It keeps for about a week in the fridge or a few months in the freezer.

Susan April 24, 2013 at 10:24 am

I am not sure what your question is…there are no probiotics listed as an ingredient for this recipe.

Stephanie April 24, 2013 at 1:15 pm

thanks for the response! Good to know that it keeps for a week in the fridge.

Peter Sabin May 6, 2013 at 12:39 pm

For those who are asking about a nut bag…

Hardware and paint stores sell mesh bags used to strain old paint. The ones I use are large (designed to strain a gallon of paint), good mesh size, strong and very easy to clean. And did I mention they are inexpensive at a hardware store?

Susan May 6, 2013 at 12:46 pm

I have heard of people doing this but honestly, since they are not designed to be used with food, who knows what might be in the mesh. Another cheaper alternative is to get the produce bags at your coop. They are designed to be in contact with food and I believe a bit safer. Cheers!

Jacqueline May 7, 2013 at 6:31 pm

The nut cheeses look great but what crackers have you got the almond cheese on they look devine!

Jacqueline May 7, 2013 at 6:33 pm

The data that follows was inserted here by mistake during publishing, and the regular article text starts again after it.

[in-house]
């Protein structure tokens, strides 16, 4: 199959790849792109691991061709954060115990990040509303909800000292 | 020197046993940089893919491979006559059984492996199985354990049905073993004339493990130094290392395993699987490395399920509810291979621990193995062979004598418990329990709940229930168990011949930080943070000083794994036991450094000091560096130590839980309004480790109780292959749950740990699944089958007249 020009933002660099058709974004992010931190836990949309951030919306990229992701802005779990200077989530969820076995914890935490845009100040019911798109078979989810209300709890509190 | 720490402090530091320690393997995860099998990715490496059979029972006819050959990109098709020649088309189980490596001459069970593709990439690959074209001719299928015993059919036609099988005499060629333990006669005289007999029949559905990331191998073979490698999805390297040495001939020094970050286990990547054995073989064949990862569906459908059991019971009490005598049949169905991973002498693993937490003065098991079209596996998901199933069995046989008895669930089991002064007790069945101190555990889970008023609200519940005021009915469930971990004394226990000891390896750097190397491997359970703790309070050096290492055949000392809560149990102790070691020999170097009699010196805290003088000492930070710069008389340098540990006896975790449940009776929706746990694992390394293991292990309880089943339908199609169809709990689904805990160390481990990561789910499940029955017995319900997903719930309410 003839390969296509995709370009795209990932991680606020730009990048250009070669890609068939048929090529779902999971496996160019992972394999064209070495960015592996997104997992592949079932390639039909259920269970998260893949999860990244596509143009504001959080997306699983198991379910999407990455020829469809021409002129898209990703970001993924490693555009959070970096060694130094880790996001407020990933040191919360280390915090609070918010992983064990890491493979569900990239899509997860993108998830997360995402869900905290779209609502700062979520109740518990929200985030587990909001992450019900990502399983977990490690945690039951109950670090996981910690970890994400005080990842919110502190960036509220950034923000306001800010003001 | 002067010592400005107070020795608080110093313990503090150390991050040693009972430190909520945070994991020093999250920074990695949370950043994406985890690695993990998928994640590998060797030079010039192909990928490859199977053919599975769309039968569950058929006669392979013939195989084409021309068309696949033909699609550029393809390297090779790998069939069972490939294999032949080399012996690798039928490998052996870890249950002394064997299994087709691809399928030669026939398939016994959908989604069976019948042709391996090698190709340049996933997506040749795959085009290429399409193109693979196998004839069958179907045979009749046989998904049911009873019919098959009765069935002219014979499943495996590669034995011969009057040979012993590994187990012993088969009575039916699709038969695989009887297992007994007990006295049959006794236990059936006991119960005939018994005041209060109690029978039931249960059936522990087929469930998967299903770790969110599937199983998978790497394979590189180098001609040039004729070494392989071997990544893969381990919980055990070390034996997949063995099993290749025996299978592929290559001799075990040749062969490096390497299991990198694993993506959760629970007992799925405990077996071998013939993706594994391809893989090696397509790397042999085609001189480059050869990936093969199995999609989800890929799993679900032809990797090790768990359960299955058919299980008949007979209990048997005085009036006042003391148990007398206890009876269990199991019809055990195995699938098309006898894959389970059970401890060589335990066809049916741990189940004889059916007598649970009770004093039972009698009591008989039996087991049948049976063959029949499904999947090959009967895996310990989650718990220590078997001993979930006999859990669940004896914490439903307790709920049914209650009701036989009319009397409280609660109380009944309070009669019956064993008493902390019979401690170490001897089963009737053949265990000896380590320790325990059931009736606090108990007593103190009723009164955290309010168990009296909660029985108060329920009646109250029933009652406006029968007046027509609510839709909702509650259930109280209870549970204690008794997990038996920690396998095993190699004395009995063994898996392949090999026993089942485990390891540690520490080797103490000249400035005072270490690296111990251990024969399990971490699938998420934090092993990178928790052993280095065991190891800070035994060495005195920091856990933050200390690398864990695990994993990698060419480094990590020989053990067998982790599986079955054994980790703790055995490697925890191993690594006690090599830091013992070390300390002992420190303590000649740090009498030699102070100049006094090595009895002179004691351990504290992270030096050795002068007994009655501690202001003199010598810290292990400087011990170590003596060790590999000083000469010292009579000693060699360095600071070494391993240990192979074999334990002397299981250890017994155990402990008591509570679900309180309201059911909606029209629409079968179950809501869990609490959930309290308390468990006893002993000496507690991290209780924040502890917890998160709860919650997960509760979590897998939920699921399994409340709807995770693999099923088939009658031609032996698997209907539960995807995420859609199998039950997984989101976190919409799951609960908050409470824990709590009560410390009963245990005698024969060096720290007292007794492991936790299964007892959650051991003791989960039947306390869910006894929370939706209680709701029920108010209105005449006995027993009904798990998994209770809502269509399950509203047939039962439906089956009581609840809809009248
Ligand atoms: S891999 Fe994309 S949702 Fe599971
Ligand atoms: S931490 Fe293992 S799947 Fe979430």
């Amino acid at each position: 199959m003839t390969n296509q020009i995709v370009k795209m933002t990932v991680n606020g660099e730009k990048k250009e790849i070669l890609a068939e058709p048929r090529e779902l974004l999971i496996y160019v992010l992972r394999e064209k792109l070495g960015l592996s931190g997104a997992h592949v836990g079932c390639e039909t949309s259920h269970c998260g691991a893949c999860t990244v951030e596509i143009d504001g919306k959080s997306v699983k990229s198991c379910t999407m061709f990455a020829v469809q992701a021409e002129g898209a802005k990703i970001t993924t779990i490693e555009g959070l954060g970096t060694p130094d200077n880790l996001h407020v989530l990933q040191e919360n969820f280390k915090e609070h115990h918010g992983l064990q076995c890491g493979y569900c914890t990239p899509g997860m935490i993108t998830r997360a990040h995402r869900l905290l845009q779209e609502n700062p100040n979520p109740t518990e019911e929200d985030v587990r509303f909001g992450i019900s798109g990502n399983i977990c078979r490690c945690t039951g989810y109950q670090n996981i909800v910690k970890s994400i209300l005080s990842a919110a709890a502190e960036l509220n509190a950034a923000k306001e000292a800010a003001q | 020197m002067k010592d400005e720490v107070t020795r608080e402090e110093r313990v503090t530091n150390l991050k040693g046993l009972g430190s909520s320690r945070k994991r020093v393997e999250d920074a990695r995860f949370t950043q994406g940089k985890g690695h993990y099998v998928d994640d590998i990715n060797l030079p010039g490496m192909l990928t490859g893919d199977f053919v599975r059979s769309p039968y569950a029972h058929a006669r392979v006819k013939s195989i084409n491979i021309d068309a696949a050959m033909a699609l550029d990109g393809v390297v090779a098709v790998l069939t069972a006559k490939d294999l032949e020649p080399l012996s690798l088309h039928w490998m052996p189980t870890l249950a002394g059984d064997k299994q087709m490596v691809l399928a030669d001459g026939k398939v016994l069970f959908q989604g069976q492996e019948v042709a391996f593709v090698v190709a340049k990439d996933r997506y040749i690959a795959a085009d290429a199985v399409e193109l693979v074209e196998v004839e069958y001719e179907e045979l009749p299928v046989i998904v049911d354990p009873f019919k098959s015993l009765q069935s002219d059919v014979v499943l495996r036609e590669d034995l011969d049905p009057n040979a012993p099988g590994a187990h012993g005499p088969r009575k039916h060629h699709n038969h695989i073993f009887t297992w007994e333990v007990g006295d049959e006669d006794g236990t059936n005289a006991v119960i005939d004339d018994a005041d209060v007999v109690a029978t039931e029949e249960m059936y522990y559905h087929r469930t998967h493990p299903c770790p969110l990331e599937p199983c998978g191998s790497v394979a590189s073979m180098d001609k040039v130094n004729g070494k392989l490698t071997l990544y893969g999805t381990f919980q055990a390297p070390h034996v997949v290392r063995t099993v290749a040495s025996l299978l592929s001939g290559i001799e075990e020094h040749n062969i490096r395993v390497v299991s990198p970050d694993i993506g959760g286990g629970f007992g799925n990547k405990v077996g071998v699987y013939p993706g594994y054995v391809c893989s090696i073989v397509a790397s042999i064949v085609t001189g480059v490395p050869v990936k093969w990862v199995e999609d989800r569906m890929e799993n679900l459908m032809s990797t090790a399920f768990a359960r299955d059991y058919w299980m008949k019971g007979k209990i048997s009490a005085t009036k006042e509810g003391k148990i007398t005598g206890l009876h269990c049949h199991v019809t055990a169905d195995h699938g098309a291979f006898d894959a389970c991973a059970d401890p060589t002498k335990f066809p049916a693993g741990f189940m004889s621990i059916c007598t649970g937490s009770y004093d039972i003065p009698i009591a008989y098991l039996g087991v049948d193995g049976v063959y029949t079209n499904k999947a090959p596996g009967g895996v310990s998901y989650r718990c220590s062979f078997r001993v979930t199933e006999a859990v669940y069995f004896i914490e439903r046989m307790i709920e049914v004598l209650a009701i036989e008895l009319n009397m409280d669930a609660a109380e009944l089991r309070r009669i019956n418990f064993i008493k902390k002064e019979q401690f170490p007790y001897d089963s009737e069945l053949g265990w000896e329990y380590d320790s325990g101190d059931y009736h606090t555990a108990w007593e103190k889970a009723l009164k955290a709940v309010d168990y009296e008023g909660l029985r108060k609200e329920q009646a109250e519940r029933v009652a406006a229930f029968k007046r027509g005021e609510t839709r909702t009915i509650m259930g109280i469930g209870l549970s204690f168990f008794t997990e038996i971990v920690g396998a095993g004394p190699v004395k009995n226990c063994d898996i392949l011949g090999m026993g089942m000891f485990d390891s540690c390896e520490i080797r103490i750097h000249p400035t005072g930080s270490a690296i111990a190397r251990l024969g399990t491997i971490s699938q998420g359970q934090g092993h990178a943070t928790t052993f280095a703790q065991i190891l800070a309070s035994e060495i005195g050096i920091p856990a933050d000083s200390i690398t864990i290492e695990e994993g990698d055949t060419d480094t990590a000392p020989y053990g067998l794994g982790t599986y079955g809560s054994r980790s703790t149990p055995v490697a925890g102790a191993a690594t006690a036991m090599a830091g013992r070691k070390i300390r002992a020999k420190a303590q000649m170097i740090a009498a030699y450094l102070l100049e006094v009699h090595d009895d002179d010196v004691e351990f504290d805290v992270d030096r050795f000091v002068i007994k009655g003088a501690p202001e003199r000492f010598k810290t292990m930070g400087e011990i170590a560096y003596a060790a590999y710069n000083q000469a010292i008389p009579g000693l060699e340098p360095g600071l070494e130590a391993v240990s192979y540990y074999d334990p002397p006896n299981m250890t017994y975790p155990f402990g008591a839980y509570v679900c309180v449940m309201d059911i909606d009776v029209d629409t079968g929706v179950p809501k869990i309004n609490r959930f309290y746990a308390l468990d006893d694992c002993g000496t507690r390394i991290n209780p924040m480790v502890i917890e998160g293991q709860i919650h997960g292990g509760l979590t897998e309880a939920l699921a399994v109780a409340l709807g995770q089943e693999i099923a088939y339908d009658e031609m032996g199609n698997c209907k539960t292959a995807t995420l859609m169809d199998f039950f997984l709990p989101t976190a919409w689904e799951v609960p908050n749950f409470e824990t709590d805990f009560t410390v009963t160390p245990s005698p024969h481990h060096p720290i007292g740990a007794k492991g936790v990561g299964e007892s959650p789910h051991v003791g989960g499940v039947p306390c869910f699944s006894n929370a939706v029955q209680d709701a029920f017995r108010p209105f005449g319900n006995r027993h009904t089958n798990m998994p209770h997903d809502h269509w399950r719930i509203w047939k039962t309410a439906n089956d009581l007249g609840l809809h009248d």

I thought you can age the cheeses for a couple of months? Also muslin works great for draining the cheeses.

Susan May 7, 2013 at 8:33 pm

You can age cheeses. But this recipe is made to be a quick one. Cheers!

Susan May 7, 2013 at 8:36 pm
Christopher Michaels May 8, 2013 at 2:41 am

I have found Chux Paper wipes (clean and unused of course) are a good alternative for cheese clothe if you don’t have other options.

Susan May 9, 2013 at 11:16 am

I would be careful to make sure there aren’t any bleaches, etc., that could be left in the paper from manufacturing.

jenny cestero May 26, 2013 at 9:09 am

I am so happy to find these wonderful, life giving recipes online! I used this recipe last night… I altered it a bit… removed 3 tablespoons of water from the recipe but added 3 large sundried tomato. I have a gas oven with a live pilot always on, so while oven was off, I let the mix sit there 4 hours to dehydrate it covered with paper towel I padded the mix with. this morning, I made 1 inch balls out of it, gently rolled it in Italian fresh finely chopped herbs from my garden and a sprinkle of sea salt. the meat eaters in my home almost didn’t leave me any LOL Thank you for sharing your expertise with us!!! btw I left the skins on the almonds… Im lazy LOL

Abell June 11, 2013 at 5:37 pm

Can I use left over nut rind fro my almond milk I made?

Susan June 12, 2013 at 10:34 am

I do not believe that nut milk pulp will work in this recipe.